Posted on 16 February 2009.
With the banking industry being one of the several causes of our country’s current financial crisis, it can be looked down upon with disdain. News of foreclosures and massive amounts of debt all trace back to the same source. The source and the people behind it are now personified villains in our movies. The International won’t help you help you crawl out your financial positions. It won’t cause your 401(k) to rise back up. It won’t tell you who’s to blame for the recession. It will give you the identifiable notion that banks are evil. Perhaps that’s all you need.
Louis Salinger (Clive Owen), an Interpol agent waits across the street while his partner meets with an individual who may be able to provide them with information they’re seeking. If that sentence sounds a bit vague, just keep reading. The partner is killed before relaying what little information he learned to Louis. What killed him? Unknown. Louis suspects some sort of quick poisoning. However, that’s irrelevant. What matters is he was killed because he was onto something. Louis just needs to go in deeper to uncover exactly what he was onto.
With the help of Manhattan Assistant District Attorney, Eleanor Whitman (Naomi Watts), Louis investigates the world’s most powerful banking institution, the International Bank of Business and Credit. The IBBC is heavily involved in arms dealing, including providing weapons to both sides of the Palestinian-Israeli conflict. As Eleanor and Louis close on the evil corporation, the IBBC disposes of an Italian presidential candidate who could’ve played whistleblower on the bank. Their traces are covered, but Louis’ detective skills honed during his time with the Scotland Yard, lead them to the next set-piece
Hot on the heels of the assassinator, in hopes he leads them toward the holier grail, Louis and his fellow Interpol agents head into the Solomon R. Guggenheim Museum, where a shootout occurs. Blood, guts, bullets and ears(!) go flying, ripping holes in the structural work of art. The event blows the door of the investigation and it allows them to continue their quest to bring down the global conspirator. The element of danger is forever present, but a great line by the IBBC CEO’s son symbolizes the thought process by both parties: “When there’s no way out. Go further in.”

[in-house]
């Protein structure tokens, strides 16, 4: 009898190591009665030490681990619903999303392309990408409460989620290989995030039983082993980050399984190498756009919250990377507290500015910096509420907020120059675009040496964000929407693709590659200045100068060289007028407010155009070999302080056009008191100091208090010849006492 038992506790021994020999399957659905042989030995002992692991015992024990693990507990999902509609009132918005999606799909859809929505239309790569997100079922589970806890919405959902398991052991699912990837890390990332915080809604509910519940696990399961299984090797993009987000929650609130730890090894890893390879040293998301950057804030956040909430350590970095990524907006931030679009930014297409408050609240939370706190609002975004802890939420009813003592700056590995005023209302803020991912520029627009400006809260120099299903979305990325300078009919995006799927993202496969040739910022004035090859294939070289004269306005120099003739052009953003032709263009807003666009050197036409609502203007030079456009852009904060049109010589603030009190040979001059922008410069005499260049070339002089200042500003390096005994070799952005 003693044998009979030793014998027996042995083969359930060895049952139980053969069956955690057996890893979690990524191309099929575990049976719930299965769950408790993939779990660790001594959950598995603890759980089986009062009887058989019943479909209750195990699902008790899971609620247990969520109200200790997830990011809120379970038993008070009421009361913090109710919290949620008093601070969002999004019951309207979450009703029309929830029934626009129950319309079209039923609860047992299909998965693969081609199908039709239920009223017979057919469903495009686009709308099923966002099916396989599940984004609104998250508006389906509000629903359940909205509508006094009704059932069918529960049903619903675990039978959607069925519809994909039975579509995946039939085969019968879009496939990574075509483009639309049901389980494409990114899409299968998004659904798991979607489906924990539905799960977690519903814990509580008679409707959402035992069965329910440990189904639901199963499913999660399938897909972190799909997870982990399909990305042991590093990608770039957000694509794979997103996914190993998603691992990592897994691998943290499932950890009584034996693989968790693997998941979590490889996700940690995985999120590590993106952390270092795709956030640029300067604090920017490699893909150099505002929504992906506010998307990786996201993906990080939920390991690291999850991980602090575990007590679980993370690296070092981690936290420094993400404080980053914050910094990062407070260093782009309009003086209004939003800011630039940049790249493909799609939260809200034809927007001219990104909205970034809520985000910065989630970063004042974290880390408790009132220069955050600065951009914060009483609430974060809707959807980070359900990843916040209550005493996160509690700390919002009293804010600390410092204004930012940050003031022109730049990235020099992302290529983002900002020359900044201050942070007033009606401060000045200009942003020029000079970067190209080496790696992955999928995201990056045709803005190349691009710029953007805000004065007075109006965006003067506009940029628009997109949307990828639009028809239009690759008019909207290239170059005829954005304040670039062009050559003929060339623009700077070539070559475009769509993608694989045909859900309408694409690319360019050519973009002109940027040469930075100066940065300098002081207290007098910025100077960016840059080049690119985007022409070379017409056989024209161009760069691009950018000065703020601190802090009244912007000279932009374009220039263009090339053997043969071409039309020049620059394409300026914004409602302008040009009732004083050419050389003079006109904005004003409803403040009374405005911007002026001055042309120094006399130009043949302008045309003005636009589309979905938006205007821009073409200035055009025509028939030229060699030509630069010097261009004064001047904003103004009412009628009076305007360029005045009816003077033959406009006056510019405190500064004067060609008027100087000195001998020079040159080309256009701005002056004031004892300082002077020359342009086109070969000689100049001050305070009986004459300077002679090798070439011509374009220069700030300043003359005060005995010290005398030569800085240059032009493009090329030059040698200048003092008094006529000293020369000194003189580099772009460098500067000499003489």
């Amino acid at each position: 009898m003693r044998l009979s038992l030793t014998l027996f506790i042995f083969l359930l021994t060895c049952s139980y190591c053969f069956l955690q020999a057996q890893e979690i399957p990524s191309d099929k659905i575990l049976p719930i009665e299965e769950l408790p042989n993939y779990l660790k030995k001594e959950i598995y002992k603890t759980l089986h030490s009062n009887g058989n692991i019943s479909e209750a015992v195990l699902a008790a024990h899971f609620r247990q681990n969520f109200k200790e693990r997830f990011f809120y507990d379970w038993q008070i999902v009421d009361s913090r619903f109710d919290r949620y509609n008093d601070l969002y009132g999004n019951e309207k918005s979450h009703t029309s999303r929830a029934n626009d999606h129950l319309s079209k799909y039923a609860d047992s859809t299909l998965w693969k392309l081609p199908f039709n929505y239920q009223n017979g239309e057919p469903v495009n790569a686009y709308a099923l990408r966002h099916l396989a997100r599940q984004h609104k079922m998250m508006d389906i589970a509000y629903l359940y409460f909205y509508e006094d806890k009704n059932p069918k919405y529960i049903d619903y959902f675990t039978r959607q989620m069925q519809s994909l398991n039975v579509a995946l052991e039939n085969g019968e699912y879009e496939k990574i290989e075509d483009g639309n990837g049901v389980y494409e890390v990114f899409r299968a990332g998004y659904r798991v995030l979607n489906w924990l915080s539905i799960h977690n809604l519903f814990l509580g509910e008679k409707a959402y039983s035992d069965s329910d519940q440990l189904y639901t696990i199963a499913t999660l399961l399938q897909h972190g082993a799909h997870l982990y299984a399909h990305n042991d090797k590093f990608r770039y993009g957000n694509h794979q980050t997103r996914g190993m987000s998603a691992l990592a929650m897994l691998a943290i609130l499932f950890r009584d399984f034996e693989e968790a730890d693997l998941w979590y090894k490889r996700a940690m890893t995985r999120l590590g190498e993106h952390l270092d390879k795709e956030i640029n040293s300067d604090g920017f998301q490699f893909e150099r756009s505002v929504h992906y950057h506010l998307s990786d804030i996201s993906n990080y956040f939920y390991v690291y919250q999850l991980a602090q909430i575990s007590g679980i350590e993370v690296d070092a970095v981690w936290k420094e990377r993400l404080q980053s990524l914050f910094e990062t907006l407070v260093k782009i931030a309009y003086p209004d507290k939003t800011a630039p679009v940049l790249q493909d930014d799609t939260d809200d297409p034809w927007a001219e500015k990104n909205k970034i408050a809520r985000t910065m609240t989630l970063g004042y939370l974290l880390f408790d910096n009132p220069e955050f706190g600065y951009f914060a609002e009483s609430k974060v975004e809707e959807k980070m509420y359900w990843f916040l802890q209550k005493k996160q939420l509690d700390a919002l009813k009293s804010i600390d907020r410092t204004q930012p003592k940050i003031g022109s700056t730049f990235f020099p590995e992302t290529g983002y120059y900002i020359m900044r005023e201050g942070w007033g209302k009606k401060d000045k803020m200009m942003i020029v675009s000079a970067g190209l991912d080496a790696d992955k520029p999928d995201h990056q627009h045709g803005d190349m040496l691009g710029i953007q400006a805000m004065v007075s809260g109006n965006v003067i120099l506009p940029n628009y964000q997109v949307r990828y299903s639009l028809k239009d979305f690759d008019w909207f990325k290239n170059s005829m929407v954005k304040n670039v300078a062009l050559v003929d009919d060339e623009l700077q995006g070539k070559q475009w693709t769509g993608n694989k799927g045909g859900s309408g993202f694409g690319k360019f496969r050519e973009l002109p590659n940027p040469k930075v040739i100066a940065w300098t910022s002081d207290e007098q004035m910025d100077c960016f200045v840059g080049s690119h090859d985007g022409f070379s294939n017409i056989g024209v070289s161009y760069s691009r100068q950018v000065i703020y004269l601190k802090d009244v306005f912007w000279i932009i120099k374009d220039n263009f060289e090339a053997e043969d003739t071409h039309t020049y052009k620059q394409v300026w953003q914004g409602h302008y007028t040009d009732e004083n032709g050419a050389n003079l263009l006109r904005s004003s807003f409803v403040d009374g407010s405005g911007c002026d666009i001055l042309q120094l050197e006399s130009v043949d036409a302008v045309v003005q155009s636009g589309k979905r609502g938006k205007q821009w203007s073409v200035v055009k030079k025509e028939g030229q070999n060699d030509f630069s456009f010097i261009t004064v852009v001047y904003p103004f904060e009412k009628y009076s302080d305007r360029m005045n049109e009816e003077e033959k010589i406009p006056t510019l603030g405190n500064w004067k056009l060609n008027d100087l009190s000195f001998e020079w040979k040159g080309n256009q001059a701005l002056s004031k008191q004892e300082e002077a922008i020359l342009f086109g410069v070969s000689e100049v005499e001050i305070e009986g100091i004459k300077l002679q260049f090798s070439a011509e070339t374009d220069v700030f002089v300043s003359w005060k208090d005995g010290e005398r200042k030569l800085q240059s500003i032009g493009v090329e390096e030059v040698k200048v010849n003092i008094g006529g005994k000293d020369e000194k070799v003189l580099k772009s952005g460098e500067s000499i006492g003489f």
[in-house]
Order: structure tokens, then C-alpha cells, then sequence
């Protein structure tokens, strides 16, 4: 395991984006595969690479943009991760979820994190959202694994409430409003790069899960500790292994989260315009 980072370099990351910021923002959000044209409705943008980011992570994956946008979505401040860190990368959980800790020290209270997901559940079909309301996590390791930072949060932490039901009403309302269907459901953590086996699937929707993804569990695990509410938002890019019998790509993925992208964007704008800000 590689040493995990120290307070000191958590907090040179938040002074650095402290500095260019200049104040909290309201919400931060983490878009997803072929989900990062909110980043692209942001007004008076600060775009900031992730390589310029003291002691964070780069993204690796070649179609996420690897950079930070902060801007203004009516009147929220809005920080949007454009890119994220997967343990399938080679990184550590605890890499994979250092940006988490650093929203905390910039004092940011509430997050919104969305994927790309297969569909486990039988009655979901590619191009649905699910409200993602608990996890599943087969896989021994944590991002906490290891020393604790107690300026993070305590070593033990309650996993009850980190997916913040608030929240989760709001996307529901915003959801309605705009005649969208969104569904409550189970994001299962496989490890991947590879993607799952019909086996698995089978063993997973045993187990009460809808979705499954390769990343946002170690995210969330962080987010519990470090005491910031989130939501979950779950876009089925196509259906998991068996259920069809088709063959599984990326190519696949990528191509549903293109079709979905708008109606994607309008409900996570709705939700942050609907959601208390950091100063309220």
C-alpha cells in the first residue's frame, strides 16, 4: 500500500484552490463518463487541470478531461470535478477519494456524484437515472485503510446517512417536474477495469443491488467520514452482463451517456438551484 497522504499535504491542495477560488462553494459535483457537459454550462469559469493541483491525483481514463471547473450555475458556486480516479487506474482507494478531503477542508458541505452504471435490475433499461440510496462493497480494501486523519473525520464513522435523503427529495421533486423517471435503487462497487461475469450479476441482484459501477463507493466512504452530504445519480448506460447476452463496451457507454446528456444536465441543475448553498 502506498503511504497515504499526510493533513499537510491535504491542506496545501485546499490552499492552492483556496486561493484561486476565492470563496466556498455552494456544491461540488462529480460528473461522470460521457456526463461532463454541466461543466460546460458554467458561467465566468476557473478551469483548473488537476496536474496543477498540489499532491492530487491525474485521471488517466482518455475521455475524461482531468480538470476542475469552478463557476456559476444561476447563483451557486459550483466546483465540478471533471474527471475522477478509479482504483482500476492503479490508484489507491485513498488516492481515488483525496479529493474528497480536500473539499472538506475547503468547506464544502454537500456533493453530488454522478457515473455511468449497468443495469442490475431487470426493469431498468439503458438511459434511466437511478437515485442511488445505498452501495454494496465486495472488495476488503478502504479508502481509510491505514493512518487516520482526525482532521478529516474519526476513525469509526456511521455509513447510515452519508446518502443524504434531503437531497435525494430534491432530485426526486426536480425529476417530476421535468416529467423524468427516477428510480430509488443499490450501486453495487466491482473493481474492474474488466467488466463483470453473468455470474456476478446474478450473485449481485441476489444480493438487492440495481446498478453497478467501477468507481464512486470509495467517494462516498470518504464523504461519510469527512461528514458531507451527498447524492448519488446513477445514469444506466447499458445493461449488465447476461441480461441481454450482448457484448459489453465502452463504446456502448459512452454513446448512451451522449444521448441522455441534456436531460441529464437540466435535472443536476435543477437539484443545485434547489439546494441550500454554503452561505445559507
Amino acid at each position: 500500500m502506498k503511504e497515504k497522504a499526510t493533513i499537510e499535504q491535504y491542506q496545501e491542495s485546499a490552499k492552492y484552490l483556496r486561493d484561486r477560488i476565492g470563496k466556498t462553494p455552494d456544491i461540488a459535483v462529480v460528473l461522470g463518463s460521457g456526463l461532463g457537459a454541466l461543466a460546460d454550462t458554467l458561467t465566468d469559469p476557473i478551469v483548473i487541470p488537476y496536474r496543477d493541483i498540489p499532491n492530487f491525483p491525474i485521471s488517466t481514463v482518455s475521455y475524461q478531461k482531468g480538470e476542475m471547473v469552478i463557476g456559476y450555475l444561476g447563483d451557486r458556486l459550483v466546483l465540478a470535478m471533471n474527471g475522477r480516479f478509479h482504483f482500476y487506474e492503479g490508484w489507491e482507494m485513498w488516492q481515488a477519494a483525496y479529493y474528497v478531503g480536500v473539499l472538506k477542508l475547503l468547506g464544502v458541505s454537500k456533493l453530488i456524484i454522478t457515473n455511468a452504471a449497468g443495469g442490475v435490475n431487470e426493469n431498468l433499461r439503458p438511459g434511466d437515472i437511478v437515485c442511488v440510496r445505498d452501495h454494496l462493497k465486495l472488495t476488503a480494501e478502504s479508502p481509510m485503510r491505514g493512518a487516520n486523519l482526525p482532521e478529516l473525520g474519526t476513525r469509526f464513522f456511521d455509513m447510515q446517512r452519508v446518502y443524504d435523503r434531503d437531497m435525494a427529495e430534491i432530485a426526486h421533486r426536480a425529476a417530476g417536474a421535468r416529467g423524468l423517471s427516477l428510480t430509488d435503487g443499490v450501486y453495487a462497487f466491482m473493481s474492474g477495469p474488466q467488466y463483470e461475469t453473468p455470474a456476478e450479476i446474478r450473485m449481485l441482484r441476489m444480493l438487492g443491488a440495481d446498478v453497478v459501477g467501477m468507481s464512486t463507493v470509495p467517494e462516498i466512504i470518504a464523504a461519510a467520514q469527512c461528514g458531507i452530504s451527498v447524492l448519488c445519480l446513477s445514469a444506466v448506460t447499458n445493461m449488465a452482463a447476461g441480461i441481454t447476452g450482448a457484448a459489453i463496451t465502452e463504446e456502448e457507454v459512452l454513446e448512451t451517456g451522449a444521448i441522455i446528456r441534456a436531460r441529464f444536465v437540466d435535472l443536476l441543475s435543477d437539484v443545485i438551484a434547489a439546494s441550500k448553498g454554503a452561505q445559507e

Director, Tom Tykwer (Run Lola Run), is someone I’ve always hoped would come to the U.S. and make a film. Ever since seeing his stylized import about a very red-headed girl trying to quickly raise money for her boyfriend to provide to a loan shark he owes funds to, I’d looked forward to this moment. Tykwer displays such an awe-inspiring kinetic visual element in that previous film, I figured he’d continue to bring the stylistics. Sadly, all of the visual talent he possesses was kept firmly in pocket during The International. The standout scene was the gunfight at the Guggenheim. It distinguished itself by being the one true action scene in a very dialogue-heavy thriller. I expected a better effort from Tykwer, and can only hope his creativity was stifled by the worldwide scope of the film. Hopefully this doesn’t put his Hollywood filmmaking career on hold.
I became a huge fan of Clive Owen after Children of Men and his performance as a lone man thrust into the role of saving the one chance to help humanity continue into the future. His performance is largely similar here. The problem is that his character possesses almost no traits whatsoever aside from the career he possesses. The surrounding material doesn’t give him much of a chance to expand into developing much more than a cop on a mission. Speaking of material not serving an actor, Naomi Watts’ Eleanor Whitman has nothing to do. She’s almost completely superfluous to the story, and I don’t recall her even making an appearance in the third act. It’s a shame the script couldn’t provide justification for these two great actors’ efforts. You have to wonder what persuaded them to sign on in the first place.
The International most reminded me of last year’s Vantage Point and Traitor. They all cover similar international/global threat storylines and fail to make them very captivating. One would think the object of a thriller would be to thrill. Aside from a scene with Salinger and company as they tail the assassinator, and the aforementioned stand-out Guggenheim scene, the film is devoid of thrills. Tykwer deserves as much of the blame as first-time writer Eric Singer. Singer fails to provide much characterization and ultimately doesn’t create situations in which suspense can arise. Tykwer does the script no favors by directing the script as written, which is without flair.
If The International had covered ground I wasn’t already exposed to a couple of times in the past year and/or at least improved upon them, it might have made for an enjoyable time. Instead, I felt the topic derivative and uninspired, outside of a few key moments. The key players in the film’s production did not approach the level of talent they’re capable of, and made for disappointment. This film is one of the cases for acknowledging sometimes you can judge a movie by its trailer. I can only hope the next time the principal players are involved in a project, they make up for this lazy attempt.